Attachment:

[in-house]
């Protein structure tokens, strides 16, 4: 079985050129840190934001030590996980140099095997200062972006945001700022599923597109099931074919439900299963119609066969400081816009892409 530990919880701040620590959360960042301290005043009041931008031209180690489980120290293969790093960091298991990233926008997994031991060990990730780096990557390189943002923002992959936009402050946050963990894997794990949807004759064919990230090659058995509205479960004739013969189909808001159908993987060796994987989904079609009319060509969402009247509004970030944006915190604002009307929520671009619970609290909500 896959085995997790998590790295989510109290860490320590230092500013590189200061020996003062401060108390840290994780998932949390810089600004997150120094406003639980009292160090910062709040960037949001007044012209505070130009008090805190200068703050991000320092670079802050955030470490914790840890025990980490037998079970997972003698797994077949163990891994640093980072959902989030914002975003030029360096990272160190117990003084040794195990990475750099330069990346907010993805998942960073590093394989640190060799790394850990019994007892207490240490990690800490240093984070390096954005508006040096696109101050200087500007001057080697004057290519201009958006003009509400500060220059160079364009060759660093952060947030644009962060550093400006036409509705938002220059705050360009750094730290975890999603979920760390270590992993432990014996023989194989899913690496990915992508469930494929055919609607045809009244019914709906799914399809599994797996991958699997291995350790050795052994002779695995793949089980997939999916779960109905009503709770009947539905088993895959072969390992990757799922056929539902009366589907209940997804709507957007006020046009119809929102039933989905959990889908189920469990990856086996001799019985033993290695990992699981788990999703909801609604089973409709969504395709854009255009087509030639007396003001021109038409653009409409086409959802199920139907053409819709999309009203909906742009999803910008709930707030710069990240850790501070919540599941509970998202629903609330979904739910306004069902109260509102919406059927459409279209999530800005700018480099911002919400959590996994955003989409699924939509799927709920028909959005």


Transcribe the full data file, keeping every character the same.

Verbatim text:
[in-house]
């Protein structure tokens, strides 16, 4: 079985050129840190934001030590996980140099095997200062972006945001700022599923597109099931074919439900299963119609066969400081816009892409 530990919880701040620590959360960042301290005043009041931008031209180690489980120290293969790093960091298991990233926008997994031991060990990730780096990557390189943002923002992959936009402050946050963990894997794990949807004759064919990230090659058995509205479960004739013969189909808001159908993987060796994987989904079609009319060509969402009247509004970030944006915190604002009307929520671009619970609290909500 896959085995997790998590790295989510109290860490320590230092500013590189200061020996003062401060108390840290994780998932949390810089600004997150120094406003639980009292160090910062709040960037949001007044012209505070130009008090805190200068703050991000320092670079802050955030470490914790840890025990980490037998079970997972003698797994077949163990891994640093980072959902989030914002975003030029360096990272160190117990003084040794195990990475750099330069990346907010993805998942960073590093394989640190060799790394850990019994007892207490240490990690800490240093984070390096954005508006040096696109101050200087500007001057080697004057290519201009958006003009509400500060220059160079364009060759660093952060947030644009962060550093400006036409509705938002220059705050360009750094730290975890999603979920760390270590992993432990014996023989194989899913690496990915992508469930494929055919609607045809009244019914709906799914399809599994797996991958699997291995350790050795052994002779695995793949089980997939999916779960109905009503709770009947539905088993895959072969390992990757799922056929539902009366589907209940997804709507957007006020046009119809929102039933989905959990889908189920469990990856086996001799019985033993290695990992699981788990999703909801609604089973409709969504395709854009255009087509030639007396003001021109038409653009409409086409959802199920139907053409819709999309009203909906742009999803910008709930707030710069990240850790501070919540599941509970998202629903609330979904739910306004069902109260509102919406059927459409279209999530800005700018480099911002919400959590996994955003989409699924939509799927709920028909959005």